As a great Muppet philosopher once said, “It’s time to play the music. It’s time to light the lights. It’s time to get things started.” The NFC Championship is upon us. Aaron Rodgers and his Packers come to town in what will be the second straight year the NFL’s top-ranked offense (Green Bay) will face the top-ranked defense. We all know how it turned out last year.
This will be another chance for Seattle to prove their formula of defense, running and efficient quarterback play trumps the league-wide belief that teams must have volume passing games driven by elite quarterbacks to win a title. The Seahawks have already beaten Drew Brees and Peyton Manning in the playoffs. Should they complete their quest again this year, they will add Rodgers and either Tom Brady or Andrew Luck to that list. They would turn the NFL on its ear, and leave little doubt which defense was the best to ever play. Sorry Bears fans, these guys are not Tony Eason or Steve Grogan.
Quick facts worth knowing
- The Packers are 0-3 when Rodgers has a passer rating under 90.0
- The Seahawks have not allowed a passer rating over 87.5 in 10 games
- Rodgers has never had a passer rating above 81.5 vs. Seattle, including game one this year
- Over the last half of the season, the Packers led the NFL in yards per play (6.4). The Seahawks offense was third in the NFL (6.1).
- Over the last four games of the season, the Packers averaged 6.12 yards per play. The Seahawks offense averaged 6.11.
- Over the last four games of the season, the Seahawks defense allowed an NFL-best 3.74 yards per play. The Packers defense allowed a full yard more at 4.76.
The true narrative of this game
It is far more sexy to focus on the Rodgers vs. LOB storyline than the one that will more likely decide the outcome. There are three elite units in this game and one suspect one. It will undoubtedly be a memorable battle between the Packers offense and the Seahawks defense. The mismatch in this game, though, is the Seahawks offense versus the Packers defense. Specifically, the Seahawks run offense versus the Packers run defense.
You will read and hear a lot about the Packers run defense stiffening after moving Clay Mathews to inside linebacker. And it is true that they have greatly improved their numbers against the run. They also faced only one rushing offense that ranked in the top ten (Philadelphia). Dallas was the first elite rush offense to line up against this new Packers rush defense and they ended the day with 145 yards rushing and a 5.2 average per carry.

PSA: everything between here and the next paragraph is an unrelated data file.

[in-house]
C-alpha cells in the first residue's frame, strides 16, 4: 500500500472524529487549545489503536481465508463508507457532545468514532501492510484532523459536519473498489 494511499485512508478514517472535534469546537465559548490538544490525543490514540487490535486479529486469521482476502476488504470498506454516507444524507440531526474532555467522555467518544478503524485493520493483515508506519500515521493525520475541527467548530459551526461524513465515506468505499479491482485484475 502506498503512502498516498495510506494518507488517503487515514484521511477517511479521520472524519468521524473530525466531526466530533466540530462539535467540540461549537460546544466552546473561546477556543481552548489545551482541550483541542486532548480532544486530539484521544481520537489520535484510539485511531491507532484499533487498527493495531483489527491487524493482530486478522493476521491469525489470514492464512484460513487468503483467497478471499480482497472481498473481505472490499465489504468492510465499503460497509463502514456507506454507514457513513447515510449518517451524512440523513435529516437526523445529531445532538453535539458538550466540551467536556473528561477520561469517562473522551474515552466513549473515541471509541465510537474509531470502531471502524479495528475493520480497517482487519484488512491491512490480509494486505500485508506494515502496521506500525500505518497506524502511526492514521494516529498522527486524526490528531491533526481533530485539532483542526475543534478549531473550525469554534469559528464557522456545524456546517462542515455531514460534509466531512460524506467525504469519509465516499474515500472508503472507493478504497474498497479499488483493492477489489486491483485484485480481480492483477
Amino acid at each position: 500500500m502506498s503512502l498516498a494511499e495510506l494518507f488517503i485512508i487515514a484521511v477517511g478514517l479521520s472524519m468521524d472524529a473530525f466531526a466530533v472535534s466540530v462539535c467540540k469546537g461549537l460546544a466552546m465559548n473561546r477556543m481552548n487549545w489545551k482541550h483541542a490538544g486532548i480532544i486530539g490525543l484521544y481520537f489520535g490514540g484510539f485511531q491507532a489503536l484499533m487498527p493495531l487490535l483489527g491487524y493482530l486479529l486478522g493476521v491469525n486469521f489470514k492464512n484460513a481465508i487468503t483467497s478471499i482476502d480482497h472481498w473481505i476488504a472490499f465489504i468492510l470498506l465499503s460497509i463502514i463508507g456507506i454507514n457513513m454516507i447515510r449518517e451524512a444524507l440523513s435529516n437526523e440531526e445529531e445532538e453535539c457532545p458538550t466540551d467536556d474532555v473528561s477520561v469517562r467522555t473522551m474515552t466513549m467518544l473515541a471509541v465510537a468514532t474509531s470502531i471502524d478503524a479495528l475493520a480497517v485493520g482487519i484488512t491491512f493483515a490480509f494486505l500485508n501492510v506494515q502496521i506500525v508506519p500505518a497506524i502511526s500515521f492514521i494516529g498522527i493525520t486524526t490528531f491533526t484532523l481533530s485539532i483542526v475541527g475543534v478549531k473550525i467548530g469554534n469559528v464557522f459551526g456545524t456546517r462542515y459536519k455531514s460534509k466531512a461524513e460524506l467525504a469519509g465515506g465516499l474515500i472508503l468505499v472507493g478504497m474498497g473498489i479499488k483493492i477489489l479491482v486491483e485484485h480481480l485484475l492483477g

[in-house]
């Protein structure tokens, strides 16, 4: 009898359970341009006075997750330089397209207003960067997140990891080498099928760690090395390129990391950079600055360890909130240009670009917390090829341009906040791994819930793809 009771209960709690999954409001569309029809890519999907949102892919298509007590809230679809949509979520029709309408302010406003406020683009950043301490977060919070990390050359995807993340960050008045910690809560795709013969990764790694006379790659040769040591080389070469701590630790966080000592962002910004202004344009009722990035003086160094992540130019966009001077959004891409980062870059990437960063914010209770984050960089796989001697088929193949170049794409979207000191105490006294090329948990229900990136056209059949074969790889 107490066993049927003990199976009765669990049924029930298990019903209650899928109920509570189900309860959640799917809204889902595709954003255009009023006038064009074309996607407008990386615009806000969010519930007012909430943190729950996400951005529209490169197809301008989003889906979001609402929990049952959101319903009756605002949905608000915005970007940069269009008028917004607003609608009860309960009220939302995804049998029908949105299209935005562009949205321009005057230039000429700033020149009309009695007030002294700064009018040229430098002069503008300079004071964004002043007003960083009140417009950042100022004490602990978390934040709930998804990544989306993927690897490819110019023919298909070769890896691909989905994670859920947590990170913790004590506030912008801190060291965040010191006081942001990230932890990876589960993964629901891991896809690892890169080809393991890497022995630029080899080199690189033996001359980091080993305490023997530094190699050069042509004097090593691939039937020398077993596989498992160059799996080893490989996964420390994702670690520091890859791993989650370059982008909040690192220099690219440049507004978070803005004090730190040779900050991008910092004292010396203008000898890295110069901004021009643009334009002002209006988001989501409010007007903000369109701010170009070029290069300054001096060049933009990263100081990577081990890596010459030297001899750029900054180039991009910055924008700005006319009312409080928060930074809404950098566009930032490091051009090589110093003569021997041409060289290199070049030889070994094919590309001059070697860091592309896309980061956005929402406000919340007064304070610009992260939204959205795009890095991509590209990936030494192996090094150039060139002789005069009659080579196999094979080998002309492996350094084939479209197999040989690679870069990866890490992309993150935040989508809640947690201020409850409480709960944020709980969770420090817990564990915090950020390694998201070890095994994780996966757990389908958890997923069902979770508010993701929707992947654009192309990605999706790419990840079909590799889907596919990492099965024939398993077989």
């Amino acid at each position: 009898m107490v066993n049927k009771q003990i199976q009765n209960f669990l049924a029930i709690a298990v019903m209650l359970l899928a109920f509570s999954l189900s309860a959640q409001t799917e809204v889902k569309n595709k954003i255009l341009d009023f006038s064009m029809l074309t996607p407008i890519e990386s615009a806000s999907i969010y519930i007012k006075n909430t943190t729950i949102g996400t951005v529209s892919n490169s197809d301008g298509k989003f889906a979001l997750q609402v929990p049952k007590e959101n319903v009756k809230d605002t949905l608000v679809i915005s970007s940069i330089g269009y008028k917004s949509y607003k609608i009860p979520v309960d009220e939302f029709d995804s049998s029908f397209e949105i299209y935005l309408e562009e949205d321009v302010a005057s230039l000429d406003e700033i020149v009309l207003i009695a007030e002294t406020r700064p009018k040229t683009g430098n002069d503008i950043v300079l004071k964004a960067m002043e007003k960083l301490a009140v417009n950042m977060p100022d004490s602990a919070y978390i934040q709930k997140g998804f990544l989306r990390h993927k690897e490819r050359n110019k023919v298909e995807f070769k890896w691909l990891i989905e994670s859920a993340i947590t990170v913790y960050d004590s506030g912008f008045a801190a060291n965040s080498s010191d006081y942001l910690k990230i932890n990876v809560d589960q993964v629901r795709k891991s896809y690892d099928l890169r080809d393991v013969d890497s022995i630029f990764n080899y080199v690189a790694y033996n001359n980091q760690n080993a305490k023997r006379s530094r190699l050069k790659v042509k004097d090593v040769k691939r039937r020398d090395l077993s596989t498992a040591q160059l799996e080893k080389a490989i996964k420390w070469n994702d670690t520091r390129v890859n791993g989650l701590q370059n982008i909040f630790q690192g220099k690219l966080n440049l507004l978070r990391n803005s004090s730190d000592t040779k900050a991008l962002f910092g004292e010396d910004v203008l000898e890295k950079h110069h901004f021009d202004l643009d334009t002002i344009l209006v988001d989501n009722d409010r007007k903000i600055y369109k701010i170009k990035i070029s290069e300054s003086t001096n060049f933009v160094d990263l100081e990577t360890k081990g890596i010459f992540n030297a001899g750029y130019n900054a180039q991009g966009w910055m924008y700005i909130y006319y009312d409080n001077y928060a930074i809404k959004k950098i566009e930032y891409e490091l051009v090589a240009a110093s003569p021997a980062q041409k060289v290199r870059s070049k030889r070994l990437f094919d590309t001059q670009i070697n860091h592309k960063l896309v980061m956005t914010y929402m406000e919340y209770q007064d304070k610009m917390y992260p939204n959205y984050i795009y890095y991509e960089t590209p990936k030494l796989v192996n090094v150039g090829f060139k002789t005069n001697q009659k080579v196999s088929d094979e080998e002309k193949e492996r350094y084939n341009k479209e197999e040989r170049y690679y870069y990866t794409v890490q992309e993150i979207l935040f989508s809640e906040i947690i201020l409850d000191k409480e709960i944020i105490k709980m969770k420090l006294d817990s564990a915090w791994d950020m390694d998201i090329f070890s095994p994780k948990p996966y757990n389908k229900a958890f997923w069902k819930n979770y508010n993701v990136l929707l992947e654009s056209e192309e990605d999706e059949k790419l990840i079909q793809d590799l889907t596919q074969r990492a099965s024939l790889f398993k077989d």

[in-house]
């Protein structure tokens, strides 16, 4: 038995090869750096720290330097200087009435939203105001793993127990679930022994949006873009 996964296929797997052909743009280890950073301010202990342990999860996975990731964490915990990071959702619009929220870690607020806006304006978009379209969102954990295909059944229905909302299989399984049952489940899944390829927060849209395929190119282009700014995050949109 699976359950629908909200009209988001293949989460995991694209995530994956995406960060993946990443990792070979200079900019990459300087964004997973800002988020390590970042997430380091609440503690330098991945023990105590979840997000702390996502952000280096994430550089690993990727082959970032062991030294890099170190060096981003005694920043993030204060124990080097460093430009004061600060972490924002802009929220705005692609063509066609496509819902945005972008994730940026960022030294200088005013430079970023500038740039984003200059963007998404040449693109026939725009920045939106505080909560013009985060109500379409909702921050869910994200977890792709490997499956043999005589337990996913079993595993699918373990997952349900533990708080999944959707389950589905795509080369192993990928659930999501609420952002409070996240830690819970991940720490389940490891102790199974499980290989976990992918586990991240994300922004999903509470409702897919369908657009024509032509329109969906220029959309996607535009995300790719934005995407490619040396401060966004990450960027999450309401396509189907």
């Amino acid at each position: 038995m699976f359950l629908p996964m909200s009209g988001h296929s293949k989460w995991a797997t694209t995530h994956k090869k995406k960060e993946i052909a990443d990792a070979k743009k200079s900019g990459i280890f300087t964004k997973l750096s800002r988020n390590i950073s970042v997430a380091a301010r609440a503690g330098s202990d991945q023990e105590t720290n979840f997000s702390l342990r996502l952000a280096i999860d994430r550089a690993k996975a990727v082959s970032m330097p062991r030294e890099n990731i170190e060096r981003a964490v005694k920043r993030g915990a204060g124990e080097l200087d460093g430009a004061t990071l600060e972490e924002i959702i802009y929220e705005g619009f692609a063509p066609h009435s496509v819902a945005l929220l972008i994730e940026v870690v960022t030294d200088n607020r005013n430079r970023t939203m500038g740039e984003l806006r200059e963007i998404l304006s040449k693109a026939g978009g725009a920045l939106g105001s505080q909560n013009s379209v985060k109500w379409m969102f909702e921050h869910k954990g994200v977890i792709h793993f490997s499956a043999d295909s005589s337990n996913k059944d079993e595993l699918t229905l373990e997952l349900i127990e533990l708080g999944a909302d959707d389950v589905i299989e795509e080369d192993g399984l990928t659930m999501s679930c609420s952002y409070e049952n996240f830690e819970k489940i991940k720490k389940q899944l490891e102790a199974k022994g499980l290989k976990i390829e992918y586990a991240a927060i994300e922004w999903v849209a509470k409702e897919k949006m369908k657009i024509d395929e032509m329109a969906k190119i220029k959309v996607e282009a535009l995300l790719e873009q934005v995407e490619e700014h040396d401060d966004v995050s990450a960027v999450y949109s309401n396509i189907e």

The last time the Packers played the Seahawks, they gave up over 200 yards rushing and all four rushers for Seattle averaged over 4.0 yards per carry. This Seahawks team is a significantly better and more committed rushing team than that one. The Packers will need to not only have improved to hold up in this game, they will need to have metamorphosized into a completely new entity.
Eddie Lacy and the Seahawks rush defense
Carolina put up a lot of yards on the ground against the Seahawks. They did it with some pretty unique plays that heavily relied on the quarterback being a threat to run the ball himself. Do not expect the Packers to find much from that game plan that they can use.
This will be more old school fullback lead and Eddie Lacy pounding the middle behind him. Green Bay has a highly-rated offensive line, but that group struggled in week one against this Seahawks defense. Lacy found little room and ended with just over 30 yards on the ground. A porous Cowboys defense allowed him to rush for 101 yards and over five yards per carry. That balance made life far easier for Rodgers. The Seahawks plan starts first with taking Lacy away before considering Rodgers.
Byron Maxwell and Tharold Simon
I love Seahawks fans. I really do. But the propensity to jump ship on their cornerbacks is something we need to collectively work on. There was a time that Brandon Browner was lampooned for his play in Pittsburgh before finishing the year as a Pro Bowl corner. Walt Thurmond was said to be a waste of a roster spot due to injury issues until he played a key role in the Super Bowl run last year.
Tharold Simon had a tough game against the Panthers. If he looked like a player in his first year, thrust into a role he had not been preparing for all week during his first playoff game, that is because he was. Simon has been a big part of a much-improved pass defense in the last half of the year, and there is no reason to assume he sucks after one subpar game.
Outside of the final, mostly meaningless, touchdown pass to Kelvin Benjamin, none of the passes got behind Simon. He did not seem prepared to play as much as he did, and it would not surprise me if he was not as focused on studying the week leading up. Hate that if you would like, but Simon is a young player who is still learning how to be a pro. The guys in that locker room will not let him get off without learning a lesson from this game. He will be better this week.
Byron Maxwell is still a key player to watch on the injury report. The Seahawks are best when Maxwell starts and then can slide inside in nickel. They can choose to go with Jeremy Lane in nickel, who played that role against Randall Cobb in the week one win. Maxwell was picked on by Jordy Nelson and Rodgers, but he also picked on them with the lone interception in that game.
It would be nice to have a full arsenal of talent in the secondary available for this game. If Maxwell cannot go for whatever reason, expect Simon to get a full week of support from his L.O.B teammates and possibly a little more of Richard Sherman following Nelson.